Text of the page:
DAVID Hodgson never felt the need to return to the changing room at the end of Darlington's game at Leyton Orient at the weekend.

The Quakers boss may be as outspoken as they come in football, but even he was lost for words after witnessing his side slip out of the play-off zone for the fourth time this season.

Hodgson admitted he was snookered for something to say to his players at the Matchroom Stadium following the 1-0 defeat, which takes Quakers down one place to eighth in League Two.

Left deflated, Hodgson and fans have seen it all before on too many occasions this season.

It is a worrying trend, which is seriously jeopardising Quakers' play-off prospects.

Perhaps the only sobering thought for Hodgson is that Quakers are by no means alone. League Two is the division where anybody can beat anybody.

Even at such an advanced stage of the season, with 11 games to go for Quakers, play-off places are there for the taking - available to any side capable of putting together some kind of meaningful run.

While one win in four hardly smacks of promotion form, there remains every possibility that Quakers will be in the play-off mix come May.

With a quip of irony, Hodgson believes it would be typical of his side to respond with a win over Boston this weekend.

"I can guarantee that we will go out and beat Boston because that's how we work," said Hodgson. "We'll get a couple of good results, then come up against a mediocre side and lose.

"We've played 35 games this season and we have had the same problem from day one.

"We perform well, get credit for it and then we go and shoot ourselves in the foot.

"What more can I say?

"Nothing is the answer and that's why I didn't even bother going into the changing room after the game because I didn't know what to say to them."

Hodgson was astounded with the apprehension of his side, despite taking four points from their previous two games.

He said: "We got a good point down at Wycombe last week and we followed that with an excellent win over Swansea during the week, but is that it now? Shall we go back to our stupid ways again?

"I'm amazed that the players didn't go into this game with no sign of confidence, despite coming into it on the back of two very good performances."

After hauling the under-performing Clyde Wijnhard off after just 31 minutes, so desperate was Quakers' performance, Hodgson even contemplated making another two changes at half-time.

Only Chelsea boss Jose Mourinho's decision to do the same at Newcastle six days earlier urged Hodgson to think again.

"Clyde might have been unhappy, but he should have been sat where I was," said Hodgson.

"The strikeforce in the first 20 minutes set the pattern of the game. They got caught offside half a dozen times because they weren't prepared to work and get back in front of the central defenders.

"They gave the ball away every time, which allowed Orient to take the game to us.

"If Jose Mourinho hadn't fallen foul for taking three players off at half-time, I would probably have thought about doing the same thing."

On the occasion that Hodgson did make his way into the visiting dressing room - that was before the game - he placed tactics to one side and questioned the psychological state of his players.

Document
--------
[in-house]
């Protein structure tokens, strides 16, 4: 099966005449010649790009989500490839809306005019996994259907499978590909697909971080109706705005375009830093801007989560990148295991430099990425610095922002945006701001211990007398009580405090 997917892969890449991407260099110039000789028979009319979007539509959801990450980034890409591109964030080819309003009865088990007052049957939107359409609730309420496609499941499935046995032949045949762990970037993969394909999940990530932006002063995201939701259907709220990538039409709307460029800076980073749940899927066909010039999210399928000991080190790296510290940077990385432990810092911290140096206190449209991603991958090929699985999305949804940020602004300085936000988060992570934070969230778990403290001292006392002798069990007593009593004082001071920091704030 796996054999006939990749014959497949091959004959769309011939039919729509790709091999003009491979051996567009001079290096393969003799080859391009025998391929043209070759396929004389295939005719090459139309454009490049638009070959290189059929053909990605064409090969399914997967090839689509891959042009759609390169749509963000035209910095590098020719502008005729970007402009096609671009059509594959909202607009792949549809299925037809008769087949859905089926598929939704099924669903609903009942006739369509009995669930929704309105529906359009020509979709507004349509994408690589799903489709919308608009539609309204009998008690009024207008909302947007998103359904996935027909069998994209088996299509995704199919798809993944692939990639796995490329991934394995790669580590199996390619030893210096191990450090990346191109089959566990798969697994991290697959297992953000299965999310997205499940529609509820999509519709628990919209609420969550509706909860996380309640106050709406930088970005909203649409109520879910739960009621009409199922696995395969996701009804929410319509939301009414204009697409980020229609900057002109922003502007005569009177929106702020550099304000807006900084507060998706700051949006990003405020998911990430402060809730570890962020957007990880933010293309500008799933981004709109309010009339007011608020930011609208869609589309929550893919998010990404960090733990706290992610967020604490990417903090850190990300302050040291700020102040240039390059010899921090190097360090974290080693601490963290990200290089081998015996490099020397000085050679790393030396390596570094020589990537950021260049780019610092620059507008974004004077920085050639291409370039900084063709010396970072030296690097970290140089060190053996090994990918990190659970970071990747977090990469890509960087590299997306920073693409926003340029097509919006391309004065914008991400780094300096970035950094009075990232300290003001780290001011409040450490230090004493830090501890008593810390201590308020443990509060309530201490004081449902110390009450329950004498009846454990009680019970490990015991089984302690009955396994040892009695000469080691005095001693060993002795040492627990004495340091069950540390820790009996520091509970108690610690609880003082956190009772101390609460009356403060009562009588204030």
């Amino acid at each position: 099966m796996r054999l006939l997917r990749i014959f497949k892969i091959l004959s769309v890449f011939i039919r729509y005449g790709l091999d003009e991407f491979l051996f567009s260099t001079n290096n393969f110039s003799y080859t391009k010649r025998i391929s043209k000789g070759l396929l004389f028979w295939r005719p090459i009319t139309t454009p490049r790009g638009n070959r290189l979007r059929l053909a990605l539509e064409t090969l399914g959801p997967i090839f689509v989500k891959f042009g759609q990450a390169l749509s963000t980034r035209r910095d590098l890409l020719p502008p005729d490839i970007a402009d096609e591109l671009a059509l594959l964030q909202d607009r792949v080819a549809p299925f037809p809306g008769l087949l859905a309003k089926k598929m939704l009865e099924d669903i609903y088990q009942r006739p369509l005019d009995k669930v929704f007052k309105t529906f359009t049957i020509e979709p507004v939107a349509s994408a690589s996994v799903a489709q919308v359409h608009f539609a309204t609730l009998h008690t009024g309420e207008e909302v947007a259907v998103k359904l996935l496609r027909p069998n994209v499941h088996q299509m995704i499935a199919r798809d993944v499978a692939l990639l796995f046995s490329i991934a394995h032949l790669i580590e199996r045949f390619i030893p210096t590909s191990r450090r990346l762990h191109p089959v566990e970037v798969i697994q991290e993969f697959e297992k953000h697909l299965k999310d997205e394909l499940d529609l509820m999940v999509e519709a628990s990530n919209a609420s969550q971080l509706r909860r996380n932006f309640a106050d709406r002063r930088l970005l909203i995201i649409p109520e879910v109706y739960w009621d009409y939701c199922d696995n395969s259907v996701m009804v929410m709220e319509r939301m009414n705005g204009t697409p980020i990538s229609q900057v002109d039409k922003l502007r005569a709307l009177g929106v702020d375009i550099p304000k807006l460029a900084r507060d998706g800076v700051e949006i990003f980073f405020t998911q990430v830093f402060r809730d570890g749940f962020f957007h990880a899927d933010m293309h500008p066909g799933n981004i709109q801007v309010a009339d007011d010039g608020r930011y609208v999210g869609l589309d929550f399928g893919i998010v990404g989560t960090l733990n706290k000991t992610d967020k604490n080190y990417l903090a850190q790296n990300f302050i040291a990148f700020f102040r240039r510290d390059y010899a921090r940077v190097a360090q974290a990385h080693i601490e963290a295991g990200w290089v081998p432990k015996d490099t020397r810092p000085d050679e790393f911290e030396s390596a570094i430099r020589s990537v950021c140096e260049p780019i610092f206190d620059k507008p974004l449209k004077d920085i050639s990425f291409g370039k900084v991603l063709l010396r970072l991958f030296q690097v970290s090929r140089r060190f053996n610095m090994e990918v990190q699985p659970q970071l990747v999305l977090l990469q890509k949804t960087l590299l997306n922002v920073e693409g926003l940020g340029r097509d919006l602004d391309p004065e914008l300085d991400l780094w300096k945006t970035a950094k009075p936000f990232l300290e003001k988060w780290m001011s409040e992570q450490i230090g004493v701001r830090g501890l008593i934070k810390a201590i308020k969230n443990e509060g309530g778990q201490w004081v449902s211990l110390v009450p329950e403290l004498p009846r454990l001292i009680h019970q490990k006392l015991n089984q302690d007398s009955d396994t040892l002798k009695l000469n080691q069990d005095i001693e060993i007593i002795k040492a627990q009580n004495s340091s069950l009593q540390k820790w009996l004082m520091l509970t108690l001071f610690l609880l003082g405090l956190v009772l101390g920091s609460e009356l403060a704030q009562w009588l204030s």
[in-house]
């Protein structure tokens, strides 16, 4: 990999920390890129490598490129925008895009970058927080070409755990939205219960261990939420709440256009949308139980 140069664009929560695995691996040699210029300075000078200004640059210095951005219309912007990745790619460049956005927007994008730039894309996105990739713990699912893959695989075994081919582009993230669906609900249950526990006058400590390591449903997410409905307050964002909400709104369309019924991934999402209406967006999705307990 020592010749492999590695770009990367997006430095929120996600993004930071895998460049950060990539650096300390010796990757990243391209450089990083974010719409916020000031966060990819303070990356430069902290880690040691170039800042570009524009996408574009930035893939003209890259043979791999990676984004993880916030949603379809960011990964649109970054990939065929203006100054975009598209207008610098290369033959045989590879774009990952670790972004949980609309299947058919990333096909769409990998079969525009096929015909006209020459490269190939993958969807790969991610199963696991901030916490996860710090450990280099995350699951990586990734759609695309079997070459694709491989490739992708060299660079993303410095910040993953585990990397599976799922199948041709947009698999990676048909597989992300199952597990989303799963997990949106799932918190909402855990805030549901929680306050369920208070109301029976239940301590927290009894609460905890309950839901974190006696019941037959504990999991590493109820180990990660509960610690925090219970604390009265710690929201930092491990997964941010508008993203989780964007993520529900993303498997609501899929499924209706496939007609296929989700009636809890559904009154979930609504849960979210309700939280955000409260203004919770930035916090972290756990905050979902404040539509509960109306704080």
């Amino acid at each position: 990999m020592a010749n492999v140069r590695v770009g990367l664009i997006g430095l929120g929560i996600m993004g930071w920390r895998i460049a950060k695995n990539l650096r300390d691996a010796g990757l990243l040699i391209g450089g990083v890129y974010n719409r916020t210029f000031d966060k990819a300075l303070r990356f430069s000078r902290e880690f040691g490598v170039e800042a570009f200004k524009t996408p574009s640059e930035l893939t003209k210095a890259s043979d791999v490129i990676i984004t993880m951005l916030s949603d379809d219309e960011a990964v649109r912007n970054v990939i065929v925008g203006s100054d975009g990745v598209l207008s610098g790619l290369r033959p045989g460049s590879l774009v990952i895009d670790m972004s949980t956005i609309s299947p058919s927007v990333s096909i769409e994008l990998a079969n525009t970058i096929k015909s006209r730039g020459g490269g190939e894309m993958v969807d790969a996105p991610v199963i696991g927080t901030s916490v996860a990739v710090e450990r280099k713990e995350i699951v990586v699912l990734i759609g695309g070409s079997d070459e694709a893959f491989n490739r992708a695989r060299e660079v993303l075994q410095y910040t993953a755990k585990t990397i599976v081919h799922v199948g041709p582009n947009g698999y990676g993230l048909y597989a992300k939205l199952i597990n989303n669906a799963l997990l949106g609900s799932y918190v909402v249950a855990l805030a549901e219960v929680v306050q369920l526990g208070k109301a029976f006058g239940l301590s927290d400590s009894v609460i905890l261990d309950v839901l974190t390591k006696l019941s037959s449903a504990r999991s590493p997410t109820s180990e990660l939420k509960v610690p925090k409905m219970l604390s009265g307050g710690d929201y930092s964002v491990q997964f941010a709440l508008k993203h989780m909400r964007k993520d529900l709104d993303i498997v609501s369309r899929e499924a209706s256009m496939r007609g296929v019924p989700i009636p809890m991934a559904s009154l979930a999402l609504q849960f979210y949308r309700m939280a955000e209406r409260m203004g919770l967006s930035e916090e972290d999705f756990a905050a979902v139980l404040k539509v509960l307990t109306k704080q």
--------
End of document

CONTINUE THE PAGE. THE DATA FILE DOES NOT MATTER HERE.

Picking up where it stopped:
He asked: "At what point will we go into a game knowing that we are going to perform in tip-top shape?

"When will we sit in the changing room and know that confidence is brimming through this team?

"But I don't know when they are going to do it and I'm worried about it."

Only the astute goalkeeping of Sam Russell prevented the Os from taking the lead before Lee Steele's 26th minute opener.

After Daryl McMahon stung the gloves of Russell in the 13th minute, Steele turned defender Matt Clarke inside out to put Orient one up.

Latching on to a long pass from Darlington-born defender Alan White, Steele escaped the attentions of Clarke, before sliding the ball past Russell.

Just moments after Wijnhard trudged off, his replacement, Craig Russell recorded Quakers' only shot towards goal, although his effort was deflected wide.

While the visitors showed few signs of responding to Steele's strike, the Os forward continued to cause problems. And, after Andy Scott's initial shot was well blocked by Clarke in the 40th minute, Steele followed in to fire straight at Darlington's keeper.

With half-time approaching the Os were fortunate not to be reduced to ten men when Neil Maddison was elbowed in the face by David Hunt in an aerial challenge.

Despite their slender advantage, Orient seemed content to sit on their lead after the interval, yet they still caused problems.

Matt Lockwood drove wide in the 59th minute, while Sam Russell had to be alert to hold on to Scott's first-time effort.

White, who scored an own goal in Orient's 3-0 defeat at the Williamson Motors Stadium in December only to have his embarrassment spared when the goal was awarded to Wijnhard, came close to opening his account for the season when the he powered a header wide from Efe Echanomi's dinked cross.

And White was in the right place to clear a well-worked free-kick off the line from the visitors, after Maddison's low ball into the box was intended for Craig Russell at the back post.

White was a relieved man moments later when he appeared to bring Maddison down in the box, only for referee Lee Probert to wave play on.